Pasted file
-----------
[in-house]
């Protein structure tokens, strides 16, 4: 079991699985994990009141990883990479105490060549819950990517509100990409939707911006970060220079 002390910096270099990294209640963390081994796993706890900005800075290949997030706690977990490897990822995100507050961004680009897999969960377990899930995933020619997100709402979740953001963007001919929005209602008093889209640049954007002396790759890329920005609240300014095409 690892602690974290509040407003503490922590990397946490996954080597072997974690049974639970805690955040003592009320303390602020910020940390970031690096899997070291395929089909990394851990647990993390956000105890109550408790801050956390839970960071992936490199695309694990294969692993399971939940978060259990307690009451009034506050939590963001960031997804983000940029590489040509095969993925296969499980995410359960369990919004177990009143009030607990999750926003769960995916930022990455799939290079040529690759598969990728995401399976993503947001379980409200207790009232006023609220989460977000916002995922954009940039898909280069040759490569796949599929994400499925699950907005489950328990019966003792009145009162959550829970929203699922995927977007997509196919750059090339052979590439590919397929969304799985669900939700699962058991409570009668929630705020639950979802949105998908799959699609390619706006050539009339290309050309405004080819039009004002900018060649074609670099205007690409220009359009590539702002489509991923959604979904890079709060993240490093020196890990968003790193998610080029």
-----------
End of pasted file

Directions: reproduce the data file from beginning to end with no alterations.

[in-house]
């Protein structure tokens, strides 16, 4: 079991699985994990009141990883990479105490060549819950990517509100990409939707911006970060220079 002390910096270099990294209640963390081994796993706890900005800075290949997030706690977990490897990822995100507050961004680009897999969960377990899930995933020619997100709402979740953001963007001919929005209602008093889209640049954007002396790759890329920005609240300014095409 690892602690974290509040407003503490922590990397946490996954080597072997974690049974639970805690955040003592009320303390602020910020940390970031690096899997070291395929089909990394851990647990993390956000105890109550408790801050956390839970960071992936490199695309694990294969692993399971939940978060259990307690009451009034506050939590963001960031997804983000940029590489040509095969993925296969499980995410359960369990919004177990009143009030607990999750926003769960995916930022990455799939290079040529690759598969990728995401399976993503947001379980409200207790009232006023609220989460977000916002995922954009940039898909280069040759490569796949599929994400499925699950907005489950328990019966003792009145009162959550829970929203699922995927977007997509196919750059090339052979590439590919397929969304799985669900939700699962058991409570009668929630705020639950979802949105998908799959699609390619706006050539009339290309050309405004080819039009004002900018060649074609670099205007690409220009359009590539702002489509991923959604979904890079709060993240490093020196890990968003790193998610080029």